Articles | Volume 31, issue 2
Research article
10 Apr 2024
Research article |  | 10 Apr 2024

Quantification of magnetosphere–ionosphere coupling timescales using mutual information: response of terrestrial radio emissions and ionospheric–magnetospheric currents

Alexandra Ruth Fogg, Caitríona M. Jackman, Sandra C. Chapman, James E. Waters, Aisling Bergin, Laurent Lamy, Karine Issautier, Baptiste Cecconi, and Xavier Bonnin

Auroral kilometric radiation (AKR) is a terrestrial radio emission excited by the same accelerated electrons which excite auroral emissions. Although it is well correlated with auroral and geomagnetic activity, the coupling timescales between AKR and different magnetospheric or ionospheric regions have yet to be determined. Estimation of these coupling timescales is non-trivial as a result of complex, non-linear processes which rarely occur in isolation. In this study, the mutual information between AKR intensity and different geomagnetic indices is used to assess the correlation between variables. Indices are shifted to different temporal lags relative to AKR intensity, and the lag at which the variables have the most shared information is found. This lag is interpreted as the coupling timescale. The AKR source region receives the effects of a shared driver before the auroral ionosphere. Conversely, the polar ionosphere reacts to a shared driver before the AKR source region. Bow shock interplanetary magnetic field BZ is excited about 1 h before AKR enhancements. This work provides quantitatively determined temporal context to the coupling timelines at Earth. The results suggest that there is a sequence of excitation following the onset of a shared driver: first, the polar ionosphere feels the effects, followed by the AKR source region and then the auroral ionosphere.

1 Introduction

Auroral kilometric radiation (AKR) is the strongest natural terrestrial radio emission and is excited by the same electron precipitation which stimulates auroral emission in the ionosphere. AKR is generated by electron–cyclotron maser instability (ECMI), a seminal theory developed by Wu and Lee (1979). While describing the generation mechanism for AKR emission, this theory also stipulates that AKR emission frequency is inversely proportional to altitude and is beamed from the source region at near-right angles.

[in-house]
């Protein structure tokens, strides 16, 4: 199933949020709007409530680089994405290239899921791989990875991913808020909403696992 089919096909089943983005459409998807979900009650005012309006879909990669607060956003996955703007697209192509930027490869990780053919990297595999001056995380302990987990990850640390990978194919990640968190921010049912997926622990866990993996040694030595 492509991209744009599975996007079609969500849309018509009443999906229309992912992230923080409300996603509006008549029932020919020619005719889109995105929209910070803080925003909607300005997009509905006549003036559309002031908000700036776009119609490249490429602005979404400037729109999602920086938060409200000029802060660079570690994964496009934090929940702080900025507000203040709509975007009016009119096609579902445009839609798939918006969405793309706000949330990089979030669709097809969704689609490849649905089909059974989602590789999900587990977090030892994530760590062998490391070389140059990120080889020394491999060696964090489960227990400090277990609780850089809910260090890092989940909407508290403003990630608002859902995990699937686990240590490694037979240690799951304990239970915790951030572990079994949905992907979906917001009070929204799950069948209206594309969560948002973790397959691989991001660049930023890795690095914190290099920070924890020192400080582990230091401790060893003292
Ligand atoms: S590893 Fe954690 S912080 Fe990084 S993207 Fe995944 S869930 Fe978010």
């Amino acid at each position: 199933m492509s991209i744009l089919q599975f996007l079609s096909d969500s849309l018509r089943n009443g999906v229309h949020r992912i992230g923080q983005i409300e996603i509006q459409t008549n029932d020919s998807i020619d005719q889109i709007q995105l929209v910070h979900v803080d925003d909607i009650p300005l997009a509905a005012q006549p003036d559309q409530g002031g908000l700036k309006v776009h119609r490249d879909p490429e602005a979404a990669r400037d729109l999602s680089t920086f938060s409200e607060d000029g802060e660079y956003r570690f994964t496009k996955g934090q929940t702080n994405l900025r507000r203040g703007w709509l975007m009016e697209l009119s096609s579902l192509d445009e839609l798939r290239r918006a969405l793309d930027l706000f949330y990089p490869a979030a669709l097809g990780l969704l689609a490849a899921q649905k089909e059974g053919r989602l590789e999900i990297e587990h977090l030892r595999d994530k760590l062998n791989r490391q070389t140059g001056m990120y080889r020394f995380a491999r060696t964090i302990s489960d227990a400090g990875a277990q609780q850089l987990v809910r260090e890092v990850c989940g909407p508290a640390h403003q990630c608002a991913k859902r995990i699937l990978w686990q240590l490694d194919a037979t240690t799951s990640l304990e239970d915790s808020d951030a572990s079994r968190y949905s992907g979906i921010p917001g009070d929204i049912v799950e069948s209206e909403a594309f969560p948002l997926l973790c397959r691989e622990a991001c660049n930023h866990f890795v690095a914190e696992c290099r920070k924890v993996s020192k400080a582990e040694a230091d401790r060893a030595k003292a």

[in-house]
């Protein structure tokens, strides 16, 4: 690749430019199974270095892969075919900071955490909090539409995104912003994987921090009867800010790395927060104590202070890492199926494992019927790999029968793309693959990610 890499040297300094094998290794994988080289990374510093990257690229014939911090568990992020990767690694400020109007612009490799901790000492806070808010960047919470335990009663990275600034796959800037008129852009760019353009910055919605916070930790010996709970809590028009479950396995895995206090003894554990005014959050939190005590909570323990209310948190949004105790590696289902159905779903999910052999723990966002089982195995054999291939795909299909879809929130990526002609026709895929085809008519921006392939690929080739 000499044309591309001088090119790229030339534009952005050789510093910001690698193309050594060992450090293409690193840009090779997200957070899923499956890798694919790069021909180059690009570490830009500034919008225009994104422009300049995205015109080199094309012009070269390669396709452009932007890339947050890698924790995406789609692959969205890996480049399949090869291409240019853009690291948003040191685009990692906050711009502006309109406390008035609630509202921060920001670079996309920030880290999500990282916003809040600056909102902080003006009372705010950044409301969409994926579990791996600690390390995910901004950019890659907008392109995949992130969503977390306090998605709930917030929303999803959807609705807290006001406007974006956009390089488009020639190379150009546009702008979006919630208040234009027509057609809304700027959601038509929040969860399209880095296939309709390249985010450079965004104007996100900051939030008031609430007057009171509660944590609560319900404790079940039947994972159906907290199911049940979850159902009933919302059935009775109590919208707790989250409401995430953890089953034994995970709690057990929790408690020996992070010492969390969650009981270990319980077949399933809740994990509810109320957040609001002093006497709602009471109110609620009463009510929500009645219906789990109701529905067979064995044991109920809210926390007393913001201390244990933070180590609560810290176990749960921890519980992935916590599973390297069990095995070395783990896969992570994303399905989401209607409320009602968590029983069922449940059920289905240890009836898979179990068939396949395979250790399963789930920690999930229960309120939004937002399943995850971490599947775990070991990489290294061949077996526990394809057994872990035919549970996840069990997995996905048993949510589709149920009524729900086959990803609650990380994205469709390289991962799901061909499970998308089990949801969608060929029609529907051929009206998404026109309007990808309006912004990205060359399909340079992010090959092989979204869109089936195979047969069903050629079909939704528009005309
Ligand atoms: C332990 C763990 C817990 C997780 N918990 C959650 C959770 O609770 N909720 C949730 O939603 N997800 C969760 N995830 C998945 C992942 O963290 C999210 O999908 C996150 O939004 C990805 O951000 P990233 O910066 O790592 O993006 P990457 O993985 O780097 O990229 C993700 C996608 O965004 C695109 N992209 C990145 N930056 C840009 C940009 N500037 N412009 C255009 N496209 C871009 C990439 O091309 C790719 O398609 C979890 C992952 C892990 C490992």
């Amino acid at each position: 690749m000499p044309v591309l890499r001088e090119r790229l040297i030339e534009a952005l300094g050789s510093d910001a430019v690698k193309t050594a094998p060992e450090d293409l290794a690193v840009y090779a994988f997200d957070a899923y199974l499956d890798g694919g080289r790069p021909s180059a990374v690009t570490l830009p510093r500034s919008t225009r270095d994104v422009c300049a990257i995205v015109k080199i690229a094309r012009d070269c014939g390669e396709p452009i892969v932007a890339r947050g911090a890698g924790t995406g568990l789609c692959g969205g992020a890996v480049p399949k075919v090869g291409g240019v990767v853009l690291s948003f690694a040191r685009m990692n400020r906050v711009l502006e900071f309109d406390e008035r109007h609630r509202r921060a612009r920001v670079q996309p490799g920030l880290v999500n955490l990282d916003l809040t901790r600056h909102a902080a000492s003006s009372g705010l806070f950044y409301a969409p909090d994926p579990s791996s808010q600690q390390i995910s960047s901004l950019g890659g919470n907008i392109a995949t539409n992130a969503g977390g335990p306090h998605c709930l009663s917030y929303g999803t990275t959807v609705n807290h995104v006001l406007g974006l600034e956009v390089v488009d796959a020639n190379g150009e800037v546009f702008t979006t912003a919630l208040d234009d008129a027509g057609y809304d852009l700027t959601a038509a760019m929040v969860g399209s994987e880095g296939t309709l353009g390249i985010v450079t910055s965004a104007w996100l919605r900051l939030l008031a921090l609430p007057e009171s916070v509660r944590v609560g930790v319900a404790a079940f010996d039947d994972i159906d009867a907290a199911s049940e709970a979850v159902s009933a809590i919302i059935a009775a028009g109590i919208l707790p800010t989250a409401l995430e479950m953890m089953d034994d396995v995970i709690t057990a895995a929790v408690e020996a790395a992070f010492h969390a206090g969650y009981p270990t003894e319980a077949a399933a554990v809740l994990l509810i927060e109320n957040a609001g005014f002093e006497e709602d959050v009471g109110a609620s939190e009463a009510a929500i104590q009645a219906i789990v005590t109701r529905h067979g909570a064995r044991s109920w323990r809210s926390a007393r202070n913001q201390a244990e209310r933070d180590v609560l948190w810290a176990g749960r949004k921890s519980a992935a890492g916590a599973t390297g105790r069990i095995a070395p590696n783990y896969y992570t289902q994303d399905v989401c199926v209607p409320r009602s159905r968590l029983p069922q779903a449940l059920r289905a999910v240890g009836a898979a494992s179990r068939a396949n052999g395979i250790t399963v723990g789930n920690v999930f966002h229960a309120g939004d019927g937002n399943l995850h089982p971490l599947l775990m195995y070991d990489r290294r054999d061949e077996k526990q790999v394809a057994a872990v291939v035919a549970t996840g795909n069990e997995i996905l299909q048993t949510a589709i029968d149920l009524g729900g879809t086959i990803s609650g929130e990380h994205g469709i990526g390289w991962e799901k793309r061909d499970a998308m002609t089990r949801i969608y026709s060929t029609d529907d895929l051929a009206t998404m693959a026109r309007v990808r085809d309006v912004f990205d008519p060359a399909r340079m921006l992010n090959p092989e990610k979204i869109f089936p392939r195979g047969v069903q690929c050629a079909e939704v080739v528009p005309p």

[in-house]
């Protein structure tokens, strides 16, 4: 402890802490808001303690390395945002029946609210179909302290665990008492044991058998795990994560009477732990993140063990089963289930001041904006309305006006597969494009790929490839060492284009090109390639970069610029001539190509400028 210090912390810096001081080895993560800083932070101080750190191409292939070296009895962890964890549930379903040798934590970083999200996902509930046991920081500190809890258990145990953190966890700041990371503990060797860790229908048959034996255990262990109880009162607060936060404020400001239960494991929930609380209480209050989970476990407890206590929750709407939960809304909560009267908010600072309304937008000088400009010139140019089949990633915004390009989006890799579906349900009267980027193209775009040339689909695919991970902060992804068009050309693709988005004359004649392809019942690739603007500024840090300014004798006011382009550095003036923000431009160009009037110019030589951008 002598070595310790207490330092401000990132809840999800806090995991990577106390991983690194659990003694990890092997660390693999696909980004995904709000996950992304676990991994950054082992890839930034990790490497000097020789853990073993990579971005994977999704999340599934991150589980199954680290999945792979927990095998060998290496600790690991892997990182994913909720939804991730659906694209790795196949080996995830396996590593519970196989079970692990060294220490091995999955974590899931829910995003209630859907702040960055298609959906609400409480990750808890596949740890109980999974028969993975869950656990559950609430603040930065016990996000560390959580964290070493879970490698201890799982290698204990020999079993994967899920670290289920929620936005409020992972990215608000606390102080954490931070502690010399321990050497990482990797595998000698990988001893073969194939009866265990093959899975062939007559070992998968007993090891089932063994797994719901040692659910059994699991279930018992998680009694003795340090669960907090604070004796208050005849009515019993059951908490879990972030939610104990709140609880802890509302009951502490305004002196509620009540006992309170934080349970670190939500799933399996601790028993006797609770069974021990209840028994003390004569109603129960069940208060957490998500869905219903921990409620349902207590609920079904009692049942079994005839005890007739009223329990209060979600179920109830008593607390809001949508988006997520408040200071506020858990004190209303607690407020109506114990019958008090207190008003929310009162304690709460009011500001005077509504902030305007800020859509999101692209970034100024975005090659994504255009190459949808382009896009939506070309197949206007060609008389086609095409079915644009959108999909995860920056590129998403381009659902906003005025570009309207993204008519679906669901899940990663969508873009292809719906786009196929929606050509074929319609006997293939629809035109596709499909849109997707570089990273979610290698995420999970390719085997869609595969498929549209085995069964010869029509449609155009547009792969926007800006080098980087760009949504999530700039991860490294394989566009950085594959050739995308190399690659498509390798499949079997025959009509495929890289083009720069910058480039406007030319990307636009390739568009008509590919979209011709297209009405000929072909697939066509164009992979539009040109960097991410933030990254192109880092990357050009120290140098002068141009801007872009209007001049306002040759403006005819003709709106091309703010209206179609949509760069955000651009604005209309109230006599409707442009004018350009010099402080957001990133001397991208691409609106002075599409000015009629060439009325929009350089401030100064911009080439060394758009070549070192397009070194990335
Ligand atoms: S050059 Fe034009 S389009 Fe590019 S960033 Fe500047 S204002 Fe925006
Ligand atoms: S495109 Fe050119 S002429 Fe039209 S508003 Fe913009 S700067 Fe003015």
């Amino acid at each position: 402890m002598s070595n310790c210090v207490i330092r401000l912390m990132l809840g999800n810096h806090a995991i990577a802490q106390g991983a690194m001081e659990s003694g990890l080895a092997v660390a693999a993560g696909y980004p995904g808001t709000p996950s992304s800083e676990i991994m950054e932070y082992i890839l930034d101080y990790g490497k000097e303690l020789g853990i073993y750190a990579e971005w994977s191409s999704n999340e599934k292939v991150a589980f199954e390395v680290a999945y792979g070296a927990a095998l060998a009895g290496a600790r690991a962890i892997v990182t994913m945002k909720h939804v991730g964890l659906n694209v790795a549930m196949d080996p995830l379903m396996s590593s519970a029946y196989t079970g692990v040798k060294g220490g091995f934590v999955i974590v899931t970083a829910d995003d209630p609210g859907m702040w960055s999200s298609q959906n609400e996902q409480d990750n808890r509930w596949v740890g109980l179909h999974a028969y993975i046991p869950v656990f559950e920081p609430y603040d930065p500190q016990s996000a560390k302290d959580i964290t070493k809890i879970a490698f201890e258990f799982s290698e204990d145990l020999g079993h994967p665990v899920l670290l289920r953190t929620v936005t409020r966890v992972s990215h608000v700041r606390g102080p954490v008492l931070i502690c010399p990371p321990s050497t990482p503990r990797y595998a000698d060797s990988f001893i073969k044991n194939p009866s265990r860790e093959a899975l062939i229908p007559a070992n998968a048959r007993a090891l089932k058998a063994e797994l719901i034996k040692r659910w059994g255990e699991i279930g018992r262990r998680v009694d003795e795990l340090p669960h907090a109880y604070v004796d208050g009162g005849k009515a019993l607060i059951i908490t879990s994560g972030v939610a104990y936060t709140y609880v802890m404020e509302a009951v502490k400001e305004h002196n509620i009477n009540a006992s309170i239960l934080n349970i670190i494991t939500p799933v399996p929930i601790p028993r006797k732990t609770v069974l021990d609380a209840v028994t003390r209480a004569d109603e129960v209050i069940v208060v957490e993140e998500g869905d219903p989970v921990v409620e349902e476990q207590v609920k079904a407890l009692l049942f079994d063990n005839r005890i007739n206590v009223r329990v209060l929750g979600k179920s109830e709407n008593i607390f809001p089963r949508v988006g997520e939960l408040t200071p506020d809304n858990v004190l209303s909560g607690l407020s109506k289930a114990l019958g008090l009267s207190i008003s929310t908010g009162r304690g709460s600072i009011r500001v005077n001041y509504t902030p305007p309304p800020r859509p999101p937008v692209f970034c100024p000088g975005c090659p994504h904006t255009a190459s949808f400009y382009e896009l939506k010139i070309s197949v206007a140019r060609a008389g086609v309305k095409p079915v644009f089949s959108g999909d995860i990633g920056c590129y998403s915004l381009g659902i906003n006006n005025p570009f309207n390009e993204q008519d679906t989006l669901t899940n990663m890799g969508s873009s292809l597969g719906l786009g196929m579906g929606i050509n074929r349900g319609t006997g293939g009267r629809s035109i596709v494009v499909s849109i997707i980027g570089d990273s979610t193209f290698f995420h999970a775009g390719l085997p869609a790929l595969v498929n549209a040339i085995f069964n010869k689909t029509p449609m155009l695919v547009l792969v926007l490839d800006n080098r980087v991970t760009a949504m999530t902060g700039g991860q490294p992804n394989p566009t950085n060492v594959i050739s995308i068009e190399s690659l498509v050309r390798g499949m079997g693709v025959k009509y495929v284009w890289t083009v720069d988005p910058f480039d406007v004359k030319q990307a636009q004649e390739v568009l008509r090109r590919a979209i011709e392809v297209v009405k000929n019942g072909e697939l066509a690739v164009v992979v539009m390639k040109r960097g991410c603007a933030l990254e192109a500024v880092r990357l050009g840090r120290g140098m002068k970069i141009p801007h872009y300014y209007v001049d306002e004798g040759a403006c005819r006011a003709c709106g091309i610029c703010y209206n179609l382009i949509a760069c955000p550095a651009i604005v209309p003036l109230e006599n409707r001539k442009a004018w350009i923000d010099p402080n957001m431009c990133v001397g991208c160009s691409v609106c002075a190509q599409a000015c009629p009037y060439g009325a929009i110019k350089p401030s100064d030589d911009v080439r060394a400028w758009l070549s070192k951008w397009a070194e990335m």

AKR was first observed in the 1960s by Dunckel et al. (1970) and has been studied in detail since by instruments on board spacecraft including IMP 6 and 8, Hawkeye, Wind, GEOTAIL, POLAR, IMAGE, the Cluster array and Cassini (e.g. Green et al.1977; Voots et al.1977; Gurnett1974; Gallagher and D'Angelo1981; Desch et al.1996; Kasaba et al.1997; Hashimoto et al.1998; Kurth et al.1998; Green et al.2003; Mutel et al.2008; Lamy et al.2010; Waters et al.2021b; Fogg et al.2022; Waters et al.2022). With its main band appearing between 100 and 400 kHz, AKR is more broadly observed between 30 and 800 kHz (Gurnett1974; Benson and Calvert1979; Green and Gurnett1979; Benson et al.1980; Huff et al.1988), with powers up to 109 W (e.g. Gurnett1974; Zhao et al.2019). AKR observations have been shown to be well correlated with substorm activity (e.g. Morioka et al.2011) and indeed the Auroral Electrojet (AE) Index (Voots et al.1977; Gurnett1974; Dunckel et al.1970). Furthermore, Waters et al. (2022) showed enhancements in AKR power and frequency expansion at substorm onset over a decade of Wind/WAVES data. Finally, AKR is an excellent indicator of geomagnetic disturbance, particularly at nightside local times (LTs) (Zhao et al.2019).